UN launches probe of South Sudan violence

Agence France-Presse
UN launches probe of South Sudan violence
The United Nations launches a probe of a hotel attack in South Sudan in which soldiers raped women and assaulted aid workers while UN peacekeepers allegedly failed to act

UNITED NATIONS – The United Nations has launched a probe of a hotel attack in South Sudan in which soldiers raped women and assaulted aid workers while UN peacekeepers allegedly failed to act.

Civil war broke out in South Sudan in December 2013 when President Salva Kiir accused his former deputy Riek Machar of plotting a coup. The fighting has split the country along ethnic lines and driven it to the brink of collapse.

A peace deal signed between the government and rebels almost a year ago has so far failed to end the conflict. And last month Juba was rocked by several days of heavy fighting between Kiir’s forces and those loyal to Machar.

The abuses now being probed by the UN – specifically, a July 11 attack on the Hotel Terrain in the capital Juba – took place during these days of fighting.

Secretary General Ban Ki-moon said late Tuesday, August 16, he was “concerned about allegations that UNMISS did not respond appropriately to prevent this and other grave cases of sexual violence committed in Juba.”

He was referring to the UN peacekeeping mission in South Sudan, called UNMISS.

Ban said that in the July 11 incident one person was killed and several civilians were raped and beaten by men in uniform.

The UN leader said he had launched “an independent special investigation to determine the circumstances surrounding these incidents and to evaluate the Mission’s overall response.”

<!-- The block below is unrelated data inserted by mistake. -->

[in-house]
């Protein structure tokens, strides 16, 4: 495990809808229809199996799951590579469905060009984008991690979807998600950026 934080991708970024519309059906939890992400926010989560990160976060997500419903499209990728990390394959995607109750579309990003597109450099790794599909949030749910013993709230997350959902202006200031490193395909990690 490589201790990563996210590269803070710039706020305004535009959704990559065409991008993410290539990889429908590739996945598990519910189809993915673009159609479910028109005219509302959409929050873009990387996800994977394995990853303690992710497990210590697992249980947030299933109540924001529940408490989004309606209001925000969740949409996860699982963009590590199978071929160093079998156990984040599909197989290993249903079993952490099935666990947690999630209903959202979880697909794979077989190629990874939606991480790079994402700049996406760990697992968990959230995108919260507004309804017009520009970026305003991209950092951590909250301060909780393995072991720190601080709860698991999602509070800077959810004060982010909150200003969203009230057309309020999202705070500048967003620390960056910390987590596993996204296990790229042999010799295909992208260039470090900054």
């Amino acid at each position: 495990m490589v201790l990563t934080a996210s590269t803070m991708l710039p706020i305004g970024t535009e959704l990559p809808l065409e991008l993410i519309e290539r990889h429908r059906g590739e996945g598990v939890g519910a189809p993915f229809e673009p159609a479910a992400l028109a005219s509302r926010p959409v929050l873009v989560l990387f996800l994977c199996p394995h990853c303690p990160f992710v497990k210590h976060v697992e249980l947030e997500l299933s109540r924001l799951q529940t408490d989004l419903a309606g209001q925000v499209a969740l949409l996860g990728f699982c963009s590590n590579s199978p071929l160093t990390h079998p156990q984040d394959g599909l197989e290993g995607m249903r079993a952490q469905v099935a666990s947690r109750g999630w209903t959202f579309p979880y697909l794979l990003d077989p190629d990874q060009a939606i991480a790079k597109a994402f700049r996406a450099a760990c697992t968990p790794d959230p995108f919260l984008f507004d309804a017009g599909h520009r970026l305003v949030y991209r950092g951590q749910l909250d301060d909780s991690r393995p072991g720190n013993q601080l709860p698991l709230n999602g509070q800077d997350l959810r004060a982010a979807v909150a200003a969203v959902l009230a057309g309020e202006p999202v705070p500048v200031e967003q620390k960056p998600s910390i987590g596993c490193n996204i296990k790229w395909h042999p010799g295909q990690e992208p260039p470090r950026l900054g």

Ban expressed outrage over violence committed by government and opposition forces in Juba July 8-11. He said that during this period many South Sudanese civilians and two UN peacekeepers were killed.

He also called on the government to probe these acts of violence and prosecute those involved.

The US ambassador to the United Nations, Samantha Power, reported assaults and rapes of civilians, including humanitarian aid workers and journalists, by South Sudanese soldiers at the hotel.

“South Sudan’s leaders must investigate this incident and hold accountable the individuals responsible for these cowardly and brutal assaults,” Power said in a statement.

At the request of the US, she said, the government sent a response force to the hotel compound.

But, she added: “United Nations peacekeepers were apparently either incapable of or unwilling to respond to calls for help.”

UN troops in South Sudan have come under heavy criticism after last month’s fighting, for failing to protect civilians including women and girls raped near a UN base in Juba.

The UN says it has documented at least 200 cases of rape in July alone by men in uniform, mainly troops loyal to president Kiir.

Human Rights Watch said Monday that dozens of soldiers rampaged through the hotel compound, which houses employees of international organizations and is located close to a UN base.

Several foreign workers were raped and a prominent journalist, John Gatluak, was killed, it said.

Last Friday the UN Security Council approved a US-drafted resolution to strengthen the 12,000-person peacekeeping mission with 4,000 additional troops drawn from regional armies and equipped with a more aggressive mandate. – Rappler.com

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